Adam: So I think younger people still definitely are using Facebook, especially Facebook Messenger. A while back at university, everyone was deleting it to focus on their studies, then they went and redownloaded it a week later. But they still have Messenger because they want to talk to their friends and they're not going to delete their friends from their lives. I'm kind of focusing in a lot on the Philippines especially, and there about 90% of internet users have Facebook. Their largest is the 25 year olds generation Z demographic. So I mean it is definitely a risk using Facebook as the center of the business and I've been told that by other people, but for now I'm kind of happy to use that as a launch pad because it's such a big opportunity and no one's really focusing on providing sourcing solutions on it either.

Chad: You mentioned a lot of countries, are you targeting a certain geographical area? Is it something for everyone? Marketing wise, what's sort of the focus for you?

Adam: Yeah, so the focus at the moment is the Philippines. It's kind of the candidate reason and the market reason. So Philippines, we spend more time online than any other nationality. As I said, they've got a national average age of 25 compared to 30 in the USA. Because more than 90% of the internet users are on Facebook it's a big opportunity to start streamlining the recruitment process of all the outsourcing companies in the Philippines. So the outsourcing industry is like call centers, customer service, and they're expected to need to hire a million people in the next five years. And they have a massive problem of pre-screening. So everyone wants to apply to these jobs because they're so well paying and above the national average. So I kind of see myself as coming in and raising the amount of people who are actually successful from applying there.

Chad: And what percent speak Gaelic?

Adam: Well I don't even speak Gaelic, so I couldn't tell you.

Chad: So are you focusing on staffing companies as your core client? I mean, who is your target in the Philippines? If you're looking to go after companies, are they companies? Are they recruiters? Who's the product actually for? Who are you trying to sell to?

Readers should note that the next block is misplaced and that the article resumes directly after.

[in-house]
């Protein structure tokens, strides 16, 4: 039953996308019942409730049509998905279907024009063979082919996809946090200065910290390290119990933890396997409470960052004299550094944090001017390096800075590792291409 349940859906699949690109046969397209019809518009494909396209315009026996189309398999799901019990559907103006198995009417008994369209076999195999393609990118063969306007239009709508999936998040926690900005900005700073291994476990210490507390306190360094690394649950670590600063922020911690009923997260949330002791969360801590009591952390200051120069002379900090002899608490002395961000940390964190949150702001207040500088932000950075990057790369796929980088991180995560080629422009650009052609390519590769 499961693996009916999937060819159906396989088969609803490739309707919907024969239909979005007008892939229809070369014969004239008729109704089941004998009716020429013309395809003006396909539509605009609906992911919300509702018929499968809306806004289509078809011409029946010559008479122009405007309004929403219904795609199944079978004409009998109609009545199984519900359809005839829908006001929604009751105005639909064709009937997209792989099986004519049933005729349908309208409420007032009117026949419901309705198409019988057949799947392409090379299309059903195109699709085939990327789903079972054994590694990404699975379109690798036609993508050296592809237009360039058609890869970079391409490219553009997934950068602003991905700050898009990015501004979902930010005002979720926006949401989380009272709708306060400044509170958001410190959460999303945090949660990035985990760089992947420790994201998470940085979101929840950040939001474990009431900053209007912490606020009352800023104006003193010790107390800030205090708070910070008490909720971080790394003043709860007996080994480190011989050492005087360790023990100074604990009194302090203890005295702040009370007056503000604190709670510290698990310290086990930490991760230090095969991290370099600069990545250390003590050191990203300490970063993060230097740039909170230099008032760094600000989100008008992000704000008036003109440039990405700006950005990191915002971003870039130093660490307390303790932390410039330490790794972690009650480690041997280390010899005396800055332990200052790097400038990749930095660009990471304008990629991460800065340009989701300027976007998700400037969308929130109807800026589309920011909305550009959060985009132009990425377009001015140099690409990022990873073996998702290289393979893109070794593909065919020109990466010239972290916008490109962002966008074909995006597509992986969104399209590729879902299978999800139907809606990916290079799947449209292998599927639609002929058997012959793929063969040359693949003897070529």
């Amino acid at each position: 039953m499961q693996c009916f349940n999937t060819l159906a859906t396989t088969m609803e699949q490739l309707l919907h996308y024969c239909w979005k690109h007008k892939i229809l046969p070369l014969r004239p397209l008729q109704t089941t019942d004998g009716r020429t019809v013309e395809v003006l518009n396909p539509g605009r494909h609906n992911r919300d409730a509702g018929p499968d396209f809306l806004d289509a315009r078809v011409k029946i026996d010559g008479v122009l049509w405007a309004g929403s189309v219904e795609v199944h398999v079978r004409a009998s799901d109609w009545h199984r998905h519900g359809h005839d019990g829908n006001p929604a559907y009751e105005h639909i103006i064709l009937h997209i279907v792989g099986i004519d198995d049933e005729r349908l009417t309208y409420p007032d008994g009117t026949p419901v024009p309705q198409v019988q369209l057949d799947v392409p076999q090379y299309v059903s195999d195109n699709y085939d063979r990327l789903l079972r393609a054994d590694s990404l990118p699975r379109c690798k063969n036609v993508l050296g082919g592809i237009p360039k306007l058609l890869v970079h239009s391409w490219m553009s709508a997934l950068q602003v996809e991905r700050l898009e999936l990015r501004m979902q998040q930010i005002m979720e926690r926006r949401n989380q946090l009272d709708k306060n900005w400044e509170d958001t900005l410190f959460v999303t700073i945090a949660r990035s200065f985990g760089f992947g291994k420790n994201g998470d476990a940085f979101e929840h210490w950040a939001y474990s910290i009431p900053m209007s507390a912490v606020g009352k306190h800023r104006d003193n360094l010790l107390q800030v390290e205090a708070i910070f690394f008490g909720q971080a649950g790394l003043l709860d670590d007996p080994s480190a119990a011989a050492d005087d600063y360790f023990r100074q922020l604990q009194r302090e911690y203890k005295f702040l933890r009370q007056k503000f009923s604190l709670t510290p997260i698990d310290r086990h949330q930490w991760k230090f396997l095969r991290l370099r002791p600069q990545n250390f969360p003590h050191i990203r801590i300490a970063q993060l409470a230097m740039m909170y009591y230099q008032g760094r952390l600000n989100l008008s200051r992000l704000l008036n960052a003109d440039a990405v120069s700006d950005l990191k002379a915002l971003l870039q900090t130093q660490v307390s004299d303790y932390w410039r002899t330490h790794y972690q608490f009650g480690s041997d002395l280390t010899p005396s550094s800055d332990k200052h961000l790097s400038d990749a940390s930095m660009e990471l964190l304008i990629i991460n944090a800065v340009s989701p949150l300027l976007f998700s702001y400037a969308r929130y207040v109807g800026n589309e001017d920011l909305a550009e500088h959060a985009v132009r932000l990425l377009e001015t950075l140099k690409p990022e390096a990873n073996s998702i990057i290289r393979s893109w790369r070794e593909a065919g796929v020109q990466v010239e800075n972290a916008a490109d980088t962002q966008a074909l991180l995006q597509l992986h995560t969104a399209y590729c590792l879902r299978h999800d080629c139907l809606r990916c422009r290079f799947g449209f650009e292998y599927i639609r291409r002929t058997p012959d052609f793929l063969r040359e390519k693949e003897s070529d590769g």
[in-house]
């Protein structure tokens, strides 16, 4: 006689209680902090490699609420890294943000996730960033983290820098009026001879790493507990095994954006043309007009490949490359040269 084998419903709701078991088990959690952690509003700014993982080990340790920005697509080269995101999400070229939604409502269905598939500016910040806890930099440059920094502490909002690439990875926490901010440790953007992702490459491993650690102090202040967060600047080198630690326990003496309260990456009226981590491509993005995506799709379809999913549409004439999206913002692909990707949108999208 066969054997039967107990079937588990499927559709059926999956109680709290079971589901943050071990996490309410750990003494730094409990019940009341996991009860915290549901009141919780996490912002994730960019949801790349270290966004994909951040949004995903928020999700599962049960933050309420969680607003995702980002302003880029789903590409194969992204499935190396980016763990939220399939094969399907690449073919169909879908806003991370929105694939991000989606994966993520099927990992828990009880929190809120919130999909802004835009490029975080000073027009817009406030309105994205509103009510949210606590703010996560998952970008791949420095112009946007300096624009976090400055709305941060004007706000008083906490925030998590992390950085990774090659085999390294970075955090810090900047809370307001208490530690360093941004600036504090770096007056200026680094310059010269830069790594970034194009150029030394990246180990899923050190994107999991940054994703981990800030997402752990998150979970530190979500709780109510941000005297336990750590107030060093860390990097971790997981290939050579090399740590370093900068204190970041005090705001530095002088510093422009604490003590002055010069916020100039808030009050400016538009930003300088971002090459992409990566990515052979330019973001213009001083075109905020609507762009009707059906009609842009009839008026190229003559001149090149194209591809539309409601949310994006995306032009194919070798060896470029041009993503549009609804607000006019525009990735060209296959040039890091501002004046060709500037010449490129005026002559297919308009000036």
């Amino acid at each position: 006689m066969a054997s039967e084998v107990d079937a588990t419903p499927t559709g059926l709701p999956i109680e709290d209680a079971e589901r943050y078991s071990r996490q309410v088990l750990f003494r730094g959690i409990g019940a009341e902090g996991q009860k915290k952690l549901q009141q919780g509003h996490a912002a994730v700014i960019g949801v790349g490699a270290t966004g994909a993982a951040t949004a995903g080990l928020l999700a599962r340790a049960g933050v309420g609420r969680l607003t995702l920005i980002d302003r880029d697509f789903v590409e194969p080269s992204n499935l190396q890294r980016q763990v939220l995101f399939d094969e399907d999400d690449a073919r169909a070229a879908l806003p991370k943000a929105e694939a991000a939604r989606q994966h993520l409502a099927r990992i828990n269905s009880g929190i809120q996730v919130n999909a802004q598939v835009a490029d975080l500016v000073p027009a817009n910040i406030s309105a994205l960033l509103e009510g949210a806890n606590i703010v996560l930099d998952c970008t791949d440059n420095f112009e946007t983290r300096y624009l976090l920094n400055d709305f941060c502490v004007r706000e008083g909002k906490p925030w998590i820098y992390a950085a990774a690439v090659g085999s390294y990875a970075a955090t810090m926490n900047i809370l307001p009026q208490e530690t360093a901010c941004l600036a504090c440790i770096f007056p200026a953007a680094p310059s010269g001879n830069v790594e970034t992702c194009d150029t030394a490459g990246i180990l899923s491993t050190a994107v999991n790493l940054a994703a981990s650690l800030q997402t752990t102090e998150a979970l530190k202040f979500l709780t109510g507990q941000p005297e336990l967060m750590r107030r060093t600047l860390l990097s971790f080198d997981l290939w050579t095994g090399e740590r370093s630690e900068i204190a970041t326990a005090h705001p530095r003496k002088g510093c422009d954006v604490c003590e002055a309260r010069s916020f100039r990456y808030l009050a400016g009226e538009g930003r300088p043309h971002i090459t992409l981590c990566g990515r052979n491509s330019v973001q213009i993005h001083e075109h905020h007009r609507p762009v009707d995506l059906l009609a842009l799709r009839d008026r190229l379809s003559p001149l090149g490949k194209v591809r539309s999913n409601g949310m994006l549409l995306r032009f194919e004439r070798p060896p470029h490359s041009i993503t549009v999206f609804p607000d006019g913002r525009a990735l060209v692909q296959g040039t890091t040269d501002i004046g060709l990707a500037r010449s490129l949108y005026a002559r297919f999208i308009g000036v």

Adam: So the industry is called BPO, which stands for business process sourcing. Essentially Americans are paying the Philippines to do some of their kind of less skilled jobs, unskilled jobs, but they just want cheaper labor. So the industry is worth several billion dollars and it's kind of on top by companies like mine which provides chat bot solutions. So it's really those BPOs. And the good thing is they're not so risk averse as I find staffing companies in the UK to be. So they've been founded by American - Australian entrepreneurs here just going into a new market and they're kind of more open to taking advantages to stuff like this.

Chad: Instead of going straight to the middleman, which is the BPO, why not start hitting the RPOs in the US who aren't as risk averse as they are in the UK or the EU? Why don't you start going after the big pile of money? Because this is where the money's at. Obviously you can go to the Philippines, and obviously they've got a great penetration rate for Facebook, but is that where the money is? And is that where the longterm strategy should be for you to be able to help an already outprocessing type of strategy versus going straight to where the money is in the first place?

Adam: Yeah. That's a really good point, actually. The way I saw it was it was so well received whenever I went to Philippine and companies and the EP was in the Philippines that this would be a really good kind of testing ground because there's going to be so many applicants going for these roles. So it's more of a low hanging fruit for me, the American RPO market. That is on the roadmap when the company grows a little bit. But yeah, it was just sort of a matter of low hanging fruit to be honest with you.

Chad: So what about this building of ads? Obviously recruiters can't do ads. They're, not marketing professionals to try to train them up to do this. It's just not what they're built to do. And in most cases it's not why they got into the job in the first place. So from my understanding, it sounds like you actually build ads. How many ads do you build per job and how is that facilitated in Facebook?

Adam: So as I said, we start out with six ads, and the point of that is to find which one works the best. So the three different combinations of images and text and then three different audiences. We would go onto their Facebook ads manager, create those, connect them to the chat bot, and then after a few days or so we'd cut the two worst performers. After another few days we cut the two worst four performers, until we have the best performing ads. And this is where it's really different from programmatic where you've maybe only just put one ad up. On Facebook you really want to be testing to find out what your audience is and what your message is. That's what we focus on. So we take off the testing burden.